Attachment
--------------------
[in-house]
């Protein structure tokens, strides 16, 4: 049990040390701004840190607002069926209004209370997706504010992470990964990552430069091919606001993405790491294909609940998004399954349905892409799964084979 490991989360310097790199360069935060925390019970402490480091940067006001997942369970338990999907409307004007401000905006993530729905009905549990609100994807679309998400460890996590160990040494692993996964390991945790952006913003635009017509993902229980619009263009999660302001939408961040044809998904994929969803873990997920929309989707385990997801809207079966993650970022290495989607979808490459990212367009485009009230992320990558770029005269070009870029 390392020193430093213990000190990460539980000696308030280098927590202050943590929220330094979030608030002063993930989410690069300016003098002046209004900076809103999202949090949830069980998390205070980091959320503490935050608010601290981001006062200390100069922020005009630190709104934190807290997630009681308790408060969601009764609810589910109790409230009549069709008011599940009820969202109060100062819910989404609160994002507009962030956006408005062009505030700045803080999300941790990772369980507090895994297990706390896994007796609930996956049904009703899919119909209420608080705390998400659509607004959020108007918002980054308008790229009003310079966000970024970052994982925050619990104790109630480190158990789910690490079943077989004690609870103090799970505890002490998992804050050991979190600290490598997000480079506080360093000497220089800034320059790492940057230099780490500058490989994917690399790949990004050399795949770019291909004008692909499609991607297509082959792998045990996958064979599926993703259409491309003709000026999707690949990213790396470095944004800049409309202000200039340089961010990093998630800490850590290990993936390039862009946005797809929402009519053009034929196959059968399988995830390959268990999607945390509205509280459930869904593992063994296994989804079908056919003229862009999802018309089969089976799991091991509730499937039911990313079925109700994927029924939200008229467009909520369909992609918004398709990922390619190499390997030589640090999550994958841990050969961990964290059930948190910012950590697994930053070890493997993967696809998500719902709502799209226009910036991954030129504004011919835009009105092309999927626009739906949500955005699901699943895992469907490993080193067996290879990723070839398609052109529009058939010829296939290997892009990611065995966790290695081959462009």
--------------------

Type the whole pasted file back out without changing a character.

[in-house]
């Protein structure tokens, strides 16, 4: 049990040390701004840190607002069926209004209370997706504010992470990964990552430069091919606001993405790491294909609940998004399954349905892409799964084979 490991989360310097790199360069935060925390019970402490480091940067006001997942369970338990999907409307004007401000905006993530729905009905549990609100994807679309998400460890996590160990040494692993996964390991945790952006913003635009017509993902229980619009263009999660302001939408961040044809998904994929969803873990997920929309989707385990997801809207079966993650970022290495989607979808490459990212367009485009009230992320990558770029005269070009870029 390392020193430093213990000190990460539980000696308030280098927590202050943590929220330094979030608030002063993930989410690069300016003098002046209004900076809103999202949090949830069980998390205070980091959320503490935050608010601290981001006062200390100069922020005009630190709104934190807290997630009681308790408060969601009764609810589910109790409230009549069709008011599940009820969202109060100062819910989404609160994002507009962030956006408005062009505030700045803080999300941790990772369980507090895994297990706390896994007796609930996956049904009703899919119909209420608080705390998400659509607004959020108007918002980054308008790229009003310079966000970024970052994982925050619990104790109630480190158990789910690490079943077989004690609870103090799970505890002490998992804050050991979190600290490598997000480079506080360093000497220089800034320059790492940057230099780490500058490989994917690399790949990004050399795949770019291909004008692909499609991607297509082959792998045990996958064979599926993703259409491309003709000026999707690949990213790396470095944004800049409309202000200039340089961010990093998630800490850590290990993936390039862009946005797809929402009519053009034929196959059968399988995830390959268990999607945390509205509280459930869904593992063994296994989804079908056919003229862009999802018309089969089976799991091991509730499937039911990313079925109700994927029924939200008229467009909520369909992609918004398709990922390619190499390997030589640090999550994958841990050969961990964290059930948190910012950590697994930053070890493997993967696809998500719902709502799209226009910036991954030129504004011919835009009105092309999927626009739906949500955005699901699943895992469907490993080193067996290879990723070839398609052109529009058939010829296939290997892009990611065995966790290695081959462009």